Mobile digital lenders will be barred from blacklisting borrowers who default on loans of less than Sh1, 000 in proposed regulations that will come into force in March next year.
The proposed Digital Credit Providers Regulations, 2021 say that the lenders will only forward names for defaults of over Sh1,000 to credit reference bureaus (CRBs) in a bid to protect millions of Kenyans whose ability to borrow has been hurt by the listing for defaulting payment of the soft loans.
Digital lenders who breach this requirement risk losing their operating licences in addition to undisclosed fines from the Central Bank of Kenya (CBK).
The regulations are part of changes to the law that gave CBK powers to approve interest rates for digital lenders, bringing the mobile lending firms under a similar operating environment like banks and microfinanciers.
“A digital credit provider shall not submit to any credit reference bureau any negative credit information of a customer or any other person where the amount related to the credit information does not exceed one thousand shillings,” reads the proposed law.
The regulations are undergoing public scrutiny ahead of their gazettement before March 23 when CBK will start regulating the hundreds of digital lenders in Kenya in a bid to stem predatory lending.
Data from the country’s three CRBs shows that borrowers who have defaulted on digital loans of less than Sh1,000 make up the bulk of 4.6 million borrowers blacklisted as at start of this month.
The government had from April to December last year suspended negative listing of borrowers owing less than Sh1,000 to protect borrowers reeling from layoffs and salary cuts that hurt their ability to repay loans.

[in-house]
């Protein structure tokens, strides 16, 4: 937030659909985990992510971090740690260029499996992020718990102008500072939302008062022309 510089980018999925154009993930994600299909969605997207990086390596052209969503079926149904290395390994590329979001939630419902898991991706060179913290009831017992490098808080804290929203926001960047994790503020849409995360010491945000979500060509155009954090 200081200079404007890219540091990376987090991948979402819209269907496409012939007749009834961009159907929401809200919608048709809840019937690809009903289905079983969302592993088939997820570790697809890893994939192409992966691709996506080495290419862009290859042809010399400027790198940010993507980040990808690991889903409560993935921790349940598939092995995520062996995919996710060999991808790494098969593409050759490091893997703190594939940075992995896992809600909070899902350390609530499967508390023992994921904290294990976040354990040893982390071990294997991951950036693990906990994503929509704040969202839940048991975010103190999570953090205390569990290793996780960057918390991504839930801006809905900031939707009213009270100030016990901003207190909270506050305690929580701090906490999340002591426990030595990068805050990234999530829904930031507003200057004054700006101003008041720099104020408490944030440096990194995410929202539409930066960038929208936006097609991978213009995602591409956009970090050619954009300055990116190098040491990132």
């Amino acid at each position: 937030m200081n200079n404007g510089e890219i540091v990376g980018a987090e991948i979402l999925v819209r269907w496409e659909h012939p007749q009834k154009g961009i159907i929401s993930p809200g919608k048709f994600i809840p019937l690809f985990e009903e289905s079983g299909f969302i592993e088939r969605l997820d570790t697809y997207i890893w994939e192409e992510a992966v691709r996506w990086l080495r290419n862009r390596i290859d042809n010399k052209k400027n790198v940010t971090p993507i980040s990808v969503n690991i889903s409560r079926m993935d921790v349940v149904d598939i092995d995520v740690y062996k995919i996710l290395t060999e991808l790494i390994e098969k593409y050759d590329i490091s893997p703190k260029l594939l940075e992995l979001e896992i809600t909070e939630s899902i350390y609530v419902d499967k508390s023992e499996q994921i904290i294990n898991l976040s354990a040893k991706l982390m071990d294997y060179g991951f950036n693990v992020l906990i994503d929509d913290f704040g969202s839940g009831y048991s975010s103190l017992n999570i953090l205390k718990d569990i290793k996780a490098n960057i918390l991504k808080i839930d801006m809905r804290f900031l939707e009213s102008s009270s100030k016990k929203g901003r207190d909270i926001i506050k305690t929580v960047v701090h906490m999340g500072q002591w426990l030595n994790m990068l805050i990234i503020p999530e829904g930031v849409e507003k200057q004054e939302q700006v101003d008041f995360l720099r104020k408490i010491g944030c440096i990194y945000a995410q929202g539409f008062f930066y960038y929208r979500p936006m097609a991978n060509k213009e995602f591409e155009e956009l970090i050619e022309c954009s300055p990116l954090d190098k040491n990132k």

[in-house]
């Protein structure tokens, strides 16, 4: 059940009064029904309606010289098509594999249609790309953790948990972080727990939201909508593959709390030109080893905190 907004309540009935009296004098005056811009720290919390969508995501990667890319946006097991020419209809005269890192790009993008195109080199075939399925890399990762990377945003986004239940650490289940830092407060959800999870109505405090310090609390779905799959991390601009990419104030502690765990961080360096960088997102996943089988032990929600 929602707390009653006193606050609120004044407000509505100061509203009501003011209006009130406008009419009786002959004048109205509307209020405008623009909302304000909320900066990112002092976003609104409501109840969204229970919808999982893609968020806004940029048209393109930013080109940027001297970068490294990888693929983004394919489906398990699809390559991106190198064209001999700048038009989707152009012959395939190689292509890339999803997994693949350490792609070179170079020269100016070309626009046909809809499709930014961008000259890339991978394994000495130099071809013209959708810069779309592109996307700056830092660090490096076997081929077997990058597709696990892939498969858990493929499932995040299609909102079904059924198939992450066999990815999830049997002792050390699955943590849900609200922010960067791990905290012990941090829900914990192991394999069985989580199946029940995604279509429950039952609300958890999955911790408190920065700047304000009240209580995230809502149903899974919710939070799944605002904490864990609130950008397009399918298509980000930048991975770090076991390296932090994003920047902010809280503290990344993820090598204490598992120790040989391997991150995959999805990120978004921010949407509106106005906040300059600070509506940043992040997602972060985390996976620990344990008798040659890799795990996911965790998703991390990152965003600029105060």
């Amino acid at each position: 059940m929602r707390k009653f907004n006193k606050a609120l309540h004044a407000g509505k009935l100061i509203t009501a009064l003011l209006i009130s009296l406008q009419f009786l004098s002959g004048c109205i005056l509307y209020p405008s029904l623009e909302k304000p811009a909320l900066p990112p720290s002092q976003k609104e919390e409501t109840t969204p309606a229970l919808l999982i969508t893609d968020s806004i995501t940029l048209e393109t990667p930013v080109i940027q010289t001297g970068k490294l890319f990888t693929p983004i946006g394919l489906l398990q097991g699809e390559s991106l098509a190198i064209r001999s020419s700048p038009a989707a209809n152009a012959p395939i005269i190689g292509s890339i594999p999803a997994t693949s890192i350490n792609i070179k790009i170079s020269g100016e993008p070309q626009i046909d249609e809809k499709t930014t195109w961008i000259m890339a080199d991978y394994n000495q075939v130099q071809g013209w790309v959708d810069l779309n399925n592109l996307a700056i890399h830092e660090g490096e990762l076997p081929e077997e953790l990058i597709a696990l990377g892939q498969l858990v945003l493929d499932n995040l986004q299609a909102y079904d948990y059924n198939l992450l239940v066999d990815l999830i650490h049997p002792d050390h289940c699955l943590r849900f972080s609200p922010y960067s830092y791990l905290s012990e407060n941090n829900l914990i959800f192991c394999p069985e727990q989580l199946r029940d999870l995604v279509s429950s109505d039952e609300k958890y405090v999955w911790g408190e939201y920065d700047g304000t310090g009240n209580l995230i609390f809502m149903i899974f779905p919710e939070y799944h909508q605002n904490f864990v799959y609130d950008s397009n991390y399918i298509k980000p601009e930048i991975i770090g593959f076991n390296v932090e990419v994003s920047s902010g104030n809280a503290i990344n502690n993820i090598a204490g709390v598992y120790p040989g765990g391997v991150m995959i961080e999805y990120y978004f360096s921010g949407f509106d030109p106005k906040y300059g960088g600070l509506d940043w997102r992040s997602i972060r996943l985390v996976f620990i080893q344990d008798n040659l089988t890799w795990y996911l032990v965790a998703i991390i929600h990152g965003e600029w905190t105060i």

In September, President Uhuru Kenyatta announced a moratorium on the negative listing of borrowers with loans below Sh5 million with CRBs for a year, a directive that has, however, been challenged in court.
Digital loans have gained popularity due to their ease of application for borrowers seeking quick cash free that does not require collateral.
But hidden charges that rise up to 520 percent per year have led to mounting defaults and an ever-growing number of defaulters.
The lenders have also been pursuing defaulters by informing their friends and family using contact information scraped from their phones or by threatening to tell their employers.
Digital firms have in recent years flooded the local market, attracted by demand for quick credit that does not require collateral. Borrowers get loans within minutes via their mobile phones, making digital loans a quick fix for daily bills.